The footnotes contain several types of information. The most important type, of course, is the cross-reference—approximately 28,000 of them. In Ezekiel 37:27 [Ezek. 37:27], the word “tabernacle” is cross-referenced to D&C 124:38; the Lord’s promise to be their God is cross-referenced to Ezekiel’s own earlier reference to that covenant in 34:24, and notes in verse 28 refer the reader to topical guide headings of Heathen, Knowledge about God, and Sanctification. [Ezek. 34:24, 28]
Another form of reference is JST—the Joseph Smith Translation of the Bible. For the first time in the history of the Church, a selection of passages from this work will be readily available to members of the Church in a Bible edition. (The Pearl of Great Price contains two excerpts—the book of Moses and JS—M.) Joseph Smith began in earnest his work on the translation in June 1830—only two months after the Church was organized—and worked on it consistently until July 1833. He continued to make refinements throughout the Kirtland and Nauvoo periods.
This serious, close study of the Bible called his attention to many doctrinal questions. His study led to prayer; his prayer led to new revelations. Section 76 [D&C 76], explaining the nature of the post-mortal existence, is one notable example of a revelation that came in connection with the Bible translation—but, says Brother Matthews, “this type of thing happened over and over again. And the new revelation always went beyond what was written in the King James version.”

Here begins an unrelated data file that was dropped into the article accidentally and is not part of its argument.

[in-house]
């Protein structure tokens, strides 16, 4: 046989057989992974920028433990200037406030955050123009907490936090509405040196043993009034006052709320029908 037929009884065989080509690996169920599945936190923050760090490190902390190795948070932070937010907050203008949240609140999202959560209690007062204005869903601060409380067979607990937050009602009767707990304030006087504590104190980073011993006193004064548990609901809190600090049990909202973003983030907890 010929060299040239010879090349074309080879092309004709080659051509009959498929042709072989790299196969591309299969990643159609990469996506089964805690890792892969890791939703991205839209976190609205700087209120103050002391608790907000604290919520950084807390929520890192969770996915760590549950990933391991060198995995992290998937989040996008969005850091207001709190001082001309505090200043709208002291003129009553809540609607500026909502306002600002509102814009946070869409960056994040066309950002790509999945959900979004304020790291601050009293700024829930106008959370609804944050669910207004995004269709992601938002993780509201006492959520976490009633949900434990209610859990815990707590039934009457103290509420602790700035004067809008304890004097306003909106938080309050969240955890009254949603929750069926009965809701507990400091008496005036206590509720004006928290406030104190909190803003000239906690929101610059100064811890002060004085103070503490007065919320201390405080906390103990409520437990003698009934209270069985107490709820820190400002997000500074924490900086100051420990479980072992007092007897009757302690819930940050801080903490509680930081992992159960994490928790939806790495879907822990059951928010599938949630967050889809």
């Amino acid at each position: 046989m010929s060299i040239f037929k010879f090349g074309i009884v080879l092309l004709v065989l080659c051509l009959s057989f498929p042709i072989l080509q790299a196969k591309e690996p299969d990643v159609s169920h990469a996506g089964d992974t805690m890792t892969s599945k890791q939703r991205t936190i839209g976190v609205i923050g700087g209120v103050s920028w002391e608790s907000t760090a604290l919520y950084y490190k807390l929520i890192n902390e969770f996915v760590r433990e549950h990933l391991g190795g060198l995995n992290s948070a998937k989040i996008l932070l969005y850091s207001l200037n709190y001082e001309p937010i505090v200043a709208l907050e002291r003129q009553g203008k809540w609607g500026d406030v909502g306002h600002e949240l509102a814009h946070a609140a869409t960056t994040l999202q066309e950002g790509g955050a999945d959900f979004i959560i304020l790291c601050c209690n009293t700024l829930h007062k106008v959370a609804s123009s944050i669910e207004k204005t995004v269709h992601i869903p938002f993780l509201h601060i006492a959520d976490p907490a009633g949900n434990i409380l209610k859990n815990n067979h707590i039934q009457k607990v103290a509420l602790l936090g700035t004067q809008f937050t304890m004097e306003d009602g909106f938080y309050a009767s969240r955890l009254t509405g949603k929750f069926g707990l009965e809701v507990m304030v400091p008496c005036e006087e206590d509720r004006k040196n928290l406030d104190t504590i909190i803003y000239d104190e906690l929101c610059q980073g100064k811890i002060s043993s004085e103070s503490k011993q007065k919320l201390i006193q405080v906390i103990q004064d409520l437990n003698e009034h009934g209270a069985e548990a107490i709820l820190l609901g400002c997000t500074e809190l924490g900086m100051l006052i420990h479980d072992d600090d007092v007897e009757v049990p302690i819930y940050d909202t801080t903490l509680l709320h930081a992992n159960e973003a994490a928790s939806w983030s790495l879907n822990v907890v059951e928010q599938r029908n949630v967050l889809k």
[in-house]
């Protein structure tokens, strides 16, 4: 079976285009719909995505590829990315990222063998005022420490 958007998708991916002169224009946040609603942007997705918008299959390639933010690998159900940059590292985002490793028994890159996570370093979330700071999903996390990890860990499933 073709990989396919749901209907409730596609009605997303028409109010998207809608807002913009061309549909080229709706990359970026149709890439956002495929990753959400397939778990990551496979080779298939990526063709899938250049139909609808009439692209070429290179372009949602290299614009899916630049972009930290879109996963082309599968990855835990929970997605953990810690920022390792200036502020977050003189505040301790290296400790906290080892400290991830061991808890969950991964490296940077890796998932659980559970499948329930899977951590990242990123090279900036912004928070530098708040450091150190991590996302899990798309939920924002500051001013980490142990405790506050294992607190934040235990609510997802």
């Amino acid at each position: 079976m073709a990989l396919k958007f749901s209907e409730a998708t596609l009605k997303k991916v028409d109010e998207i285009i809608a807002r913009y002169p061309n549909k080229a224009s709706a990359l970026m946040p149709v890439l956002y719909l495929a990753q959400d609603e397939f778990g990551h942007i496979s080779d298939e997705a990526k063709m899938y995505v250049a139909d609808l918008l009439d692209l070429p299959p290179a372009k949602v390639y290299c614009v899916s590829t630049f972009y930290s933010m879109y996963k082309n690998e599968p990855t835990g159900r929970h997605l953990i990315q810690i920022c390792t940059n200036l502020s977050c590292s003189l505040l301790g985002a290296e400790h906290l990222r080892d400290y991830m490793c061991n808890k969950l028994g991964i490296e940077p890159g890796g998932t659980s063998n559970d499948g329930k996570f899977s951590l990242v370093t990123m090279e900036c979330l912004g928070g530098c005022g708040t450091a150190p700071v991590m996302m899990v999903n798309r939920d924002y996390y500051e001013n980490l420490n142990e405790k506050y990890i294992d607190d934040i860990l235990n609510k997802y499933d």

Joseph Smith’s Bible translation was never published in its entirety nor was it completely finished during his lifetime, but it presents many clarifications and explanations of Bible doctrines and makes us understand better the scope of Joseph Smith’s mission as the prophet of the restoration of all things. The Reorganized Church of Jesus Christ of Latter Day Saints kindly gave permission to use their printed editions of the inspired version of the Bible in this work.